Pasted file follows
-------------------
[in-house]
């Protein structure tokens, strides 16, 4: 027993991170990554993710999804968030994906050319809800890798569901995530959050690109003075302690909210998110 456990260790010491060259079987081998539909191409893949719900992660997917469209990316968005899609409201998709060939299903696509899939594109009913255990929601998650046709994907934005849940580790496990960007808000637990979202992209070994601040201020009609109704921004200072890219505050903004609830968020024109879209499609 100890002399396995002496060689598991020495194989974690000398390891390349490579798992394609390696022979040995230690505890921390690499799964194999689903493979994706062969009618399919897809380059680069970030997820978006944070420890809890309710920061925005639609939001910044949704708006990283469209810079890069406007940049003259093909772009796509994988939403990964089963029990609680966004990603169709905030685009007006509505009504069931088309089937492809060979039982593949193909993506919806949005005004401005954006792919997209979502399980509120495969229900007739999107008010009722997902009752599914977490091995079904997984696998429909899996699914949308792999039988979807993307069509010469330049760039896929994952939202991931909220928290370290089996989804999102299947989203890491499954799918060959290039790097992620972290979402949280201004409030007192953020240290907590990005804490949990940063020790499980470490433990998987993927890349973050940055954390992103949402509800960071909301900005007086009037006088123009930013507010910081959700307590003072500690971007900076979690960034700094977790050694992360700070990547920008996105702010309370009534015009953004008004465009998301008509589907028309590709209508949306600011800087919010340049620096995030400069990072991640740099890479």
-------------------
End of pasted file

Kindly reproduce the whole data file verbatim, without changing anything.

[in-house]
């Protein structure tokens, strides 16, 4: 027993991170990554993710999804968030994906050319809800890798569901995530959050690109003075302690909210998110 456990260790010491060259079987081998539909191409893949719900992660997917469209990316968005899609409201998709060939299903696509899939594109009913255990929601998650046709994907934005849940580790496990960007808000637990979202992209070994601040201020009609109704921004200072890219505050903004609830968020024109879209499609 100890002399396995002496060689598991020495194989974690000398390891390349490579798992394609390696022979040995230690505890921390690499799964194999689903493979994706062969009618399919897809380059680069970030997820978006944070420890809890309710920061925005639609939001910044949704708006990283469209810079890069406007940049003259093909772009796509994988939403990964089963029990609680966004990603169709905030685009007006509505009504069931088309089937492809060979039982593949193909993506919806949005005004401005954006792919997209979502399980509120495969229900007739999107008010009722997902009752599914977490091995079904997984696998429909899996699914949308792999039988979807993307069509010469330049760039896929994952939202991931909220928290370290089996989804999102299947989203890491499954799918060959290039790097992620972290979402949280201004409030007192953020240290907590990005804490949990940063020790499980470490433990998987993927890349973050940055954390992103949402509800960071909301900005007086009037006088123009930013507010910081959700307590003072500690971007900076979690960034700094977790050694992360700070990547920008996105702010309370009534015009953004008004465009998301008509589907028309590709209508949306600011800087919010340049620096995030400069990072991640740099890479």